The winter months are almost here and stacks of anglers are starting to enjoy the return of reef species on the Sunshine Coast’s the inner and outer reefs.
We could talk about the weather being all over the place but hey, we’ve heard it all before. This game relies on hitching up the boat, grabbing the rods and heading out whenever the opportunity exists. I can prepare for a trip in under two minutes and that is not a fishermen’s tale!
The good news around the Sunshine Coast is big Spaniards have arrived and I have seen some monsters out around the Barwon Banks and Caloundra 12 Mile. Between wahoo, ‘cuda and mackerel it’s hard to pick which one is the meanest and possesses the worst head. We have had quite a few dry mackerel seasons but this season the spotties have been around in good numbers. Some days they are on but are patchy on others but that’s fishing. Anglers trolling around the Banks have caught yellowtail tuna and 7kg mack tuna. I prefer Lively Lures Blue Pillie and the Halco 190 gold Bomber shallow diver as these two hard-bodied lures have taken more pelagics than any other over the years, and I am happy to recommend them.
Tuna are fairly easy to catch once you have located your strike point. Normally we troll around until we take a hit and mark it immediately on the sounder. If you continue to do that for the first 2-3 hits you will nearly always find that the fish are holding in a particular area. If you go over the spot and don’t take a strike, don’t give up, it could just mean that they are circling outside your line or they have moved slightly after being spooked. When they come on its fast and furious action so don’t waste time running big wide circles. It is important that you space your lure selection correctly to avoid any crossover problems when turning. We normally troll the lures at between 5-8 knots and will vary the speed if it’s not working but we never go over 12 knots or under 5 knots. There are various methods to use when trolling and that could mean you run an oval shape path turning through the school twice or zigzag around and through the area they are in. I have found it is easier to use an oval shape attack as the lures have time to adjust.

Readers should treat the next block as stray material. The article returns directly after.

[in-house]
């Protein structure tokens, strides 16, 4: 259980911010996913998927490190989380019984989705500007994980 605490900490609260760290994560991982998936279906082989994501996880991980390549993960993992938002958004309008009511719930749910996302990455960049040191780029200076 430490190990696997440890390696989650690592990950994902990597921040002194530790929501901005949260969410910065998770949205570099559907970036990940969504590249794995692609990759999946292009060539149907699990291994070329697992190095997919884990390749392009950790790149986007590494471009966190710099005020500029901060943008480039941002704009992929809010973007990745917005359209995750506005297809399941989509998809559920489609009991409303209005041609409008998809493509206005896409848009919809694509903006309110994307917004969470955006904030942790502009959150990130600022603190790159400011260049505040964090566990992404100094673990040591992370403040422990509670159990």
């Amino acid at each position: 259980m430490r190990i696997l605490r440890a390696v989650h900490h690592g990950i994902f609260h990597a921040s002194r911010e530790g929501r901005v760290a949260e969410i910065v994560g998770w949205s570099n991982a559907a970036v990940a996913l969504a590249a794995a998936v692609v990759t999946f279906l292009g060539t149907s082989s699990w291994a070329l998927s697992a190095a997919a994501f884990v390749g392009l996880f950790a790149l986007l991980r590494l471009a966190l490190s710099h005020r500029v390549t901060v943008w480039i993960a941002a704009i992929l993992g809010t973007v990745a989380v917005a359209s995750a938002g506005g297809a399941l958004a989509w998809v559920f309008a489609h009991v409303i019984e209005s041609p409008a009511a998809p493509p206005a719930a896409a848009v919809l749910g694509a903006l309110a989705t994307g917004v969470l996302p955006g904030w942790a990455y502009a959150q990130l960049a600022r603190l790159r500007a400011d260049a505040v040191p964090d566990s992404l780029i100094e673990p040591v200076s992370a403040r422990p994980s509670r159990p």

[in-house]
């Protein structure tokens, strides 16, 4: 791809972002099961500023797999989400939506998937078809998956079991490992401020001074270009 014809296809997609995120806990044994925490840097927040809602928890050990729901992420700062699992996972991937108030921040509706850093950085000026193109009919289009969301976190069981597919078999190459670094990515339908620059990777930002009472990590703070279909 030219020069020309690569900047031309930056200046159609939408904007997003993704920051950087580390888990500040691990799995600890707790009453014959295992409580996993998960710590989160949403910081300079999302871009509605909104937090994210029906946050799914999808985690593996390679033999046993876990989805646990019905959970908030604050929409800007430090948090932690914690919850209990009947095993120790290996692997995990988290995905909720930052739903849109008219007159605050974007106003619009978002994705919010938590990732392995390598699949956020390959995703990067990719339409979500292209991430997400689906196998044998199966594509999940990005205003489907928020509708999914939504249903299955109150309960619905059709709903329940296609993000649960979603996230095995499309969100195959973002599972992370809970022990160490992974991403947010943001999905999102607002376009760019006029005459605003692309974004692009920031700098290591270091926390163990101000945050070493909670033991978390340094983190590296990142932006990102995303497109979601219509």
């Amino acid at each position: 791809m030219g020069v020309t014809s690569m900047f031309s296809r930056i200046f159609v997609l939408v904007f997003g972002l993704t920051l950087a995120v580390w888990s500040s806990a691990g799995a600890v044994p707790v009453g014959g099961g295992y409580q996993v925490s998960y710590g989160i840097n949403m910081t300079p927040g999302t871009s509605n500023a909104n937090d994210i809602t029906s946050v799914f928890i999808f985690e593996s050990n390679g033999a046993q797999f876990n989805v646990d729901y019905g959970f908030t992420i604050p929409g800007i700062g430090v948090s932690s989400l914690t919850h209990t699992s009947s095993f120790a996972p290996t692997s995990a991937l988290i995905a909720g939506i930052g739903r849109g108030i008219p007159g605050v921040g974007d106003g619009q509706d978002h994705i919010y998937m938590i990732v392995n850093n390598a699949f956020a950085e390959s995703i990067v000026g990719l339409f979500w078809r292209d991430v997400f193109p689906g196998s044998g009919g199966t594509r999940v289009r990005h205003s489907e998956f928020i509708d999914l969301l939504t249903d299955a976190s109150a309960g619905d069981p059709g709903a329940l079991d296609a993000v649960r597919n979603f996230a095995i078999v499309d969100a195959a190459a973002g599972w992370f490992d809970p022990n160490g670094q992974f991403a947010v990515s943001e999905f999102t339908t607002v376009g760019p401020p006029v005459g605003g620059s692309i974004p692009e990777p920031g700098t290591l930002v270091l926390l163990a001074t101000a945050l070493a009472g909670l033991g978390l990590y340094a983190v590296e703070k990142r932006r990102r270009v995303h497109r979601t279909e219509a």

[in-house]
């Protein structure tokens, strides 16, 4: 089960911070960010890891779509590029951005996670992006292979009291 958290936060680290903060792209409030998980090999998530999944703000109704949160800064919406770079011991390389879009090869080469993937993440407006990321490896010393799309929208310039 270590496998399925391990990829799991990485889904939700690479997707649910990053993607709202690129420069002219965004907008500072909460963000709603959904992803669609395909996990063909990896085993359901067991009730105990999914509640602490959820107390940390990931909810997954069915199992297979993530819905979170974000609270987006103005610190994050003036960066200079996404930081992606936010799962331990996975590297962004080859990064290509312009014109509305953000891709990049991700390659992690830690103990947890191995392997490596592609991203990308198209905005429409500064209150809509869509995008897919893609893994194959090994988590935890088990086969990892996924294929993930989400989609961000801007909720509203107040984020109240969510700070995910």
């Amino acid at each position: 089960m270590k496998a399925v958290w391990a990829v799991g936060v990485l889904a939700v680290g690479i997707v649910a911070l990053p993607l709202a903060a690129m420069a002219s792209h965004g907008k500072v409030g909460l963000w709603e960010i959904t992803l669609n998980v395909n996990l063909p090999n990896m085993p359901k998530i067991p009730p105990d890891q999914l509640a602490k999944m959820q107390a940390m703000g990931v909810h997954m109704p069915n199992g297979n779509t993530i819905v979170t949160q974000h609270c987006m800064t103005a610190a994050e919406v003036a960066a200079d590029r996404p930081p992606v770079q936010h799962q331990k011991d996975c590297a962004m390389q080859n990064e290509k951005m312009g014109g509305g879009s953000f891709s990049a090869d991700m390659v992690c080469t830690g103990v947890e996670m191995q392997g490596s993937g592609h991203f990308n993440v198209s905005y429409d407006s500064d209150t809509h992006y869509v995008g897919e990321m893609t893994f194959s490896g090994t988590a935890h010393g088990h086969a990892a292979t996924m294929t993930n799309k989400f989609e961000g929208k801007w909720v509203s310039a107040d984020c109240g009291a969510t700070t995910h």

The snapper are back on and 7kg specimens have been taken consistently around the deeper waters of the Barwon Banks and around the 60m mark at Caloundra Wide and the 12 Mile. Parrot, fingermark, cod, sweetlip, red throat emperors, pearl perch and a range of other pelagics have also been consistent.
Murphys Reef has also fired with good captures of sweetlip. Some 6kg monsters have been mixed in with the other fish. Anglers have been enjoying by-catches of smallish snapper, pearlies and red emperor.
Trolling around Murphys has also seen quite a number of spotties and a few Spaniards taken. The shallow parts of the reef around 30m are the best places to target these fighters using down riggers with a mixture of surface, deep and shallow divers. Caloundra 5 & 7 Mile reefs have really only produced during the evening and you can expect to take red emperor, snapper to 4kg, pearl perch and a mixture of other reef species. We have found recently that floaters are not getting as much of a response as the ever-reliable paternoster rigs. This could be because the fish are holding around the bottom because of the bigger predators around at night. I use a paternoster rig that will dramatically improve your hook-up rate.